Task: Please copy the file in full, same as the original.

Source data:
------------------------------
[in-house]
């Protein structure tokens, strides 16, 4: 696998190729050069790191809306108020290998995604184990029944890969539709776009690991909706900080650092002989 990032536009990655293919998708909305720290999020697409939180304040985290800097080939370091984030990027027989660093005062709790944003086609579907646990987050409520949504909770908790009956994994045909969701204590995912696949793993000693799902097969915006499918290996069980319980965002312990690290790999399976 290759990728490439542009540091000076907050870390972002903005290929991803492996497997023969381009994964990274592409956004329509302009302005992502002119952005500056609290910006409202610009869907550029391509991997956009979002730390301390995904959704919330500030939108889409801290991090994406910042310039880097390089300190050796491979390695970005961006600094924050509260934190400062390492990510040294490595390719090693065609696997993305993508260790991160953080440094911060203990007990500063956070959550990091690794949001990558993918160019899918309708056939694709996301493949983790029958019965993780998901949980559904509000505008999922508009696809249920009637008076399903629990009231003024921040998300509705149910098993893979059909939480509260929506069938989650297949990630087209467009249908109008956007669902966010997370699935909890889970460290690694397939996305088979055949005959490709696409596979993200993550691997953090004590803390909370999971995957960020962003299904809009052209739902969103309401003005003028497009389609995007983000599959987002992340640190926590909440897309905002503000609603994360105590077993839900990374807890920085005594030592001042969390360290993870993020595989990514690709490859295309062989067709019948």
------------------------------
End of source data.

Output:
[in-house]
């Protein structure tokens, strides 16, 4: 696998190729050069790191809306108020290998995604184990029944890969539709776009690991909706900080650092002989 990032536009990655293919998708909305720290999020697409939180304040985290800097080939370091984030990027027989660093005062709790944003086609579907646990987050409520949504909770908790009956994994045909969701204590995912696949793993000693799902097969915006499918290996069980319980965002312990690290790999399976 290759990728490439542009540091000076907050870390972002903005290929991803492996497997023969381009994964990274592409956004329509302009302005992502002119952005500056609290910006409202610009869907550029391509991997956009979002730390301390995904959704919330500030939108889409801290991090994406910042310039880097390089300190050796491979390695970005961006600094924050509260934190400062390492990510040294490595390719090693065609696997993305993508260790991160953080440094911060203990007990500063956070959550990091690794949001990558993918160019899918309708056939694709996301493949983790029958019965993780998901949980559904509000505008999922508009696809249920009637008076399903629990009231003024921040998300509705149910098993893979059909939480509260929506069938989650297949990630087209467009249908109008956007669902966010997370699935909890889970460290690694397939996305088979055949005959490709696409596979993200993550691997953090004590803390909370999971995957960020962003299904809009052209739902969103309401003005003028497009389609995007983000599959987002992340640190926590909440897309905002503000609603994360105590077993839900990374807890920085005594030592001042969390360290993870993020595989990514690709490859295309062989067709019948």